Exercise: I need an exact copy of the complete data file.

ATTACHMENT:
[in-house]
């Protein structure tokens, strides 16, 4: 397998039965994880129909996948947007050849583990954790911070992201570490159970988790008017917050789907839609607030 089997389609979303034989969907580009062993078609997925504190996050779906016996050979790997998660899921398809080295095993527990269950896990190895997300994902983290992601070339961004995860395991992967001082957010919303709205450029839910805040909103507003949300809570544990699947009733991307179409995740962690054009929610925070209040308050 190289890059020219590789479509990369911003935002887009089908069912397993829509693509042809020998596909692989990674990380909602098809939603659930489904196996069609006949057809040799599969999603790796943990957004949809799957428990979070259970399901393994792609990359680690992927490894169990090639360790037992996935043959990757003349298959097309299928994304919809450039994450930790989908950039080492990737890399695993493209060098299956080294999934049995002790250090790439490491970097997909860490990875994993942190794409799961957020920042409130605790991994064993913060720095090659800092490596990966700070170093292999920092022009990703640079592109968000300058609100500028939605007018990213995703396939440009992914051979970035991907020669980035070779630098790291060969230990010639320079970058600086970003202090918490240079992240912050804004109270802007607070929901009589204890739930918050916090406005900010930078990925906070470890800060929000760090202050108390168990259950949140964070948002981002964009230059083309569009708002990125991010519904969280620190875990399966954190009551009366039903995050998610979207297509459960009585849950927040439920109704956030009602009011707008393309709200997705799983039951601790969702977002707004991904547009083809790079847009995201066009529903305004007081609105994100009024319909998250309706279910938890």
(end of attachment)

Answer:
[in-house]
């Protein structure tokens, strides 16, 4: 397998039965994880129909996948947007050849583990954790911070992201570490159970988790008017917050789907839609607030 089997389609979303034989969907580009062993078609997925504190996050779906016996050979790997998660899921398809080295095993527990269950896990190895997300994902983290992601070339961004995860395991992967001082957010919303709205450029839910805040909103507003949300809570544990699947009733991307179409995740962690054009929610925070209040308050 190289890059020219590789479509990369911003935002887009089908069912397993829509693509042809020998596909692989990674990380909602098809939603659930489904196996069609006949057809040799599969999603790796943990957004949809799957428990979070259970399901393994792609990359680690992927490894169990090639360790037992996935043959990757003349298959097309299928994304919809450039994450930790989908950039080492990737890399695993493209060098299956080294999934049995002790250090790439490491970097997909860490990875994993942190794409799961957020920042409130605790991994064993913060720095090659800092490596990966700070170093292999920092022009990703640079592109968000300058609100500028939605007018990213995703396939440009992914051979970035991907020669980035070779630098790291060969230990010639320079970058600086970003202090918490240079992240912050804004109270802007607070929901009589204890739930918050916090406005900010930078990925906070470890800060929000760090202050108390168990259950949140964070948002981002964009230059083309569009708002990125991010519904969280620190875990399966954190009551009366039903995050998610979207297509459960009585849950927040439920109704956030009602009011707008393309709200997705799983039951601790969702977002707004991904547009083809790079847009995201066009529903305004007081609105994100009024319909998250309706279910938890």